Down Payments and Other Costs of Buying a Home
Making the Offer: When making an offer to buy a home, there are several things you should consider:
- Is the asking price in line with prices of similar homes in the area?
- Is the home in good condition or will you have to spend a substantial amount of money making it the way you want it? You may want to get a professional home inspection (or if there appear to be more significant issues, an engineers report) before you make your offer.
- How long has the home been on the market? If it's been for sale for some time, the seller may be motivated to accept a lower offer.
- How much mortgage will be required? Make sure you really can afford whatever offer you make.
- How much do you really want the home? The closer you are to the asking price, the more likely your offer will be accepted. In some cases, you may even want to offer more than the asking price, if you know you are competing with others for the house.
If your offer is rejected, you may have to offer more money. Often, negotiations on a price go back and forth several times before a deal is made. Just remember - don't get so caught up in negotiations that you lose sight of what you really want and can afford!
Earnest Money: Typically, at the time when your offer to buy a home is accepted by the seller, your sellers attorney will put your “earnest money” (perhaps 5-10% of the purchase price) into an escrow account. These funds prove to the seller that you are serious about wanting to buy the house. At closing, your earnest money will be applied to the down payment or closing costs. Involve your lawyer in the negotiation of the contract with the seller once the offer is accepted and the earnest money is paid. All the important aspects of the transaction should be in the contract. A buyer who needs to obtain a mortgage loan in order to complete the purchase should include a financing contingency in the contract.
Down Payment: The more money you can put into your full down payment, the lower your mortgage payments will be. Depending on the loan program, typically your lender will require 10-20% of the purchase price.
Closing costs: You will pay most closing costs at settlement, when the loan closes. These costs cover various fees your lender charges as well as other processing expenses. When you apply for your loan, your lender will give you an estimate of the closing costs, so you won't be caught by surprise.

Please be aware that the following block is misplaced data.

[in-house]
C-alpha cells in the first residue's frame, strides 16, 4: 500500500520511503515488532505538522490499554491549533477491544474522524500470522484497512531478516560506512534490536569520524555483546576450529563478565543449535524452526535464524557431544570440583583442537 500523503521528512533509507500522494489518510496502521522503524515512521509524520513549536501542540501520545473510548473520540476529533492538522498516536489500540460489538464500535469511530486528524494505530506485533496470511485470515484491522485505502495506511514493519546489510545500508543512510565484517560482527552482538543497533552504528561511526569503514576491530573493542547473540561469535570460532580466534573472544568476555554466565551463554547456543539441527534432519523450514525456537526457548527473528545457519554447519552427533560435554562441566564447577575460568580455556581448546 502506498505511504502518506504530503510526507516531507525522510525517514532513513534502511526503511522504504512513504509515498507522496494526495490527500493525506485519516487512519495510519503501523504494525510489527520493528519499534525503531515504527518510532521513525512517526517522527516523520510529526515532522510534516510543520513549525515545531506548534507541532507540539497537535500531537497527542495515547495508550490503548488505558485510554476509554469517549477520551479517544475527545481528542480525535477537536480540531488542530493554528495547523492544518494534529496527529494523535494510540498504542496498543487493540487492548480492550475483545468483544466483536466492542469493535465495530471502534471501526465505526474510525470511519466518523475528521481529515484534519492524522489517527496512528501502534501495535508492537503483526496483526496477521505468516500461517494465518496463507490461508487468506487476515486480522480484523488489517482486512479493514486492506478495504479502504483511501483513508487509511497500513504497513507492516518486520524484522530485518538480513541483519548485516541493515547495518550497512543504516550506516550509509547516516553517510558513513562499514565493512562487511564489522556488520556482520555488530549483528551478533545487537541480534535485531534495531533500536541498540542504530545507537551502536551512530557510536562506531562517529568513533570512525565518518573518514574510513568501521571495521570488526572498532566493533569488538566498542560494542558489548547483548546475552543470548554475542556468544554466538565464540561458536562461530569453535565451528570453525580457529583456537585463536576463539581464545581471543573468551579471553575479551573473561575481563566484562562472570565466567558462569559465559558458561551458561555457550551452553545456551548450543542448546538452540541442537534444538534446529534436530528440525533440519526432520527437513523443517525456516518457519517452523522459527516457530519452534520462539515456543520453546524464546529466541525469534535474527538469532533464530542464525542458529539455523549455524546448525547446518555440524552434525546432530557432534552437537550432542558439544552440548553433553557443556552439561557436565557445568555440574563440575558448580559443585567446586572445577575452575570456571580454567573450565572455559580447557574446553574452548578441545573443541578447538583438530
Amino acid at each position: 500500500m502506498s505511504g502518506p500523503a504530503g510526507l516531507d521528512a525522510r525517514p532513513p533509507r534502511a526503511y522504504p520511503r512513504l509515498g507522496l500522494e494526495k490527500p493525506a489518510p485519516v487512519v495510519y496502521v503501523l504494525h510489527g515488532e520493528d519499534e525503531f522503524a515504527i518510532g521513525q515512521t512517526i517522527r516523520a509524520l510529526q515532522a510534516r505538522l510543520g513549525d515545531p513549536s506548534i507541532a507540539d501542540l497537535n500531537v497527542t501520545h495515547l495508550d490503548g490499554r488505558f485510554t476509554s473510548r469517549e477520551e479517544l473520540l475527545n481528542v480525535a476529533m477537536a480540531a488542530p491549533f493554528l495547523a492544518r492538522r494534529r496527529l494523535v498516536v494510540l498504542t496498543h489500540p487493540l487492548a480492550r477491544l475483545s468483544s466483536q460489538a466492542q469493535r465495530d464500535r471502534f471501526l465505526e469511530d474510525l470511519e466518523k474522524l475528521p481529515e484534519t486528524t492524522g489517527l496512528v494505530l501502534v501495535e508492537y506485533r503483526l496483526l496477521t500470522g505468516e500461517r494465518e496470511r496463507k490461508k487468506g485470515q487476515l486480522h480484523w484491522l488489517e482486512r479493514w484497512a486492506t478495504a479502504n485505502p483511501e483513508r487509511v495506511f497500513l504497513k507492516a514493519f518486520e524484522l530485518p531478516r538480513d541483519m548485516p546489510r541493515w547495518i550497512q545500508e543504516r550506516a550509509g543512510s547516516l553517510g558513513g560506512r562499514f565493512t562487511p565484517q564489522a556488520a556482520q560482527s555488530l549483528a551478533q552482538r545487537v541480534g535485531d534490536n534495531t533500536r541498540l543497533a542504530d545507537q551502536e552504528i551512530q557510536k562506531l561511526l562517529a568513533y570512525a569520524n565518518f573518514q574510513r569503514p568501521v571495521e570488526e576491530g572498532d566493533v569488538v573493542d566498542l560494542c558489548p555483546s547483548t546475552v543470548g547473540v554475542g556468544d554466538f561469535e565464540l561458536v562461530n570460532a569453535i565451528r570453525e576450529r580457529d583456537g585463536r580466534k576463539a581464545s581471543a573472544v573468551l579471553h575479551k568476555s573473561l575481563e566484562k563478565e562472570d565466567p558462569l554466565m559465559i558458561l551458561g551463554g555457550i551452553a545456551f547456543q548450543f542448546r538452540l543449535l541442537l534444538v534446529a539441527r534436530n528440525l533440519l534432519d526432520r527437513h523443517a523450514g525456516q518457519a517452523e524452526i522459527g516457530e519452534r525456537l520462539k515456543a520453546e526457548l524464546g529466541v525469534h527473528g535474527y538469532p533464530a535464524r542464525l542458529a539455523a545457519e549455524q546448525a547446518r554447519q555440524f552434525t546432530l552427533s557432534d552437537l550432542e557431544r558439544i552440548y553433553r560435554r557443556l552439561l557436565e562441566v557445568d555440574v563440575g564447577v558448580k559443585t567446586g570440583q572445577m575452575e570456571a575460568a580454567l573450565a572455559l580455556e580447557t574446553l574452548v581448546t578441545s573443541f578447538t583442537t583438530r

Typical costs include:
- Appraisal Report Fee
- Credit Report Fee
- Processing Fee
- Underwriting Fee
- Document Preparation Fee
You may also have to pay the third-party fees listed below:
- Title Insurance
- Attorney Fee
- Recording Fees
- Mortgage Recording Tax (except for co-ops)
- You will also have to set up a real estate tax escrow account
- You will have to obtain homeowners insurance
- You may also have to settle up with the seller on such items as the remaining fuel in the oil tank, or property taxes that the seller has already paid for periods when you will own the house.
Ongoing Costs: Your mortgage payment will typically include principal and interest on the loan, plus a monthly share of real estate taxes and insurance on the property. You are responsible for maintaining your homeowners’ insurance policy although we may pay it through your escrow account. Outside the mortgage payment, you should consider items such as your monthly utilities and co-op/condo common charges or maintenance. If your utilities have been covered in your rent, this may be new for you. Water and sewer costs are also items that will have to be paid to your local municipality. Also remember that you need to provide for renovation and repairs that may be necessary.
At the Closing
Essentially, this is a meeting involving you (the buyer), your attorney, the attorney for the Bank, the real estate broker(s), a title agent, as well as the seller and their attorney most likely. The attorney for the Bank will have legal documents for you and the seller to sign. While he or she will give you a basic explanation of each paper, you may want to take the time to read each one and/or consult with your attorney to make sure you know exactly what you're signing. Keep in mind this is a large amount of money you're committing to pay for many years! Your lender is required to give you a booklet explaining the closing costs and a Good Faith Estimate of costs you will be required to pay shortly after you apply. You should review this and obtain a list of how much cash you'll have to supply at closing, and a list of documents you'll need at closing.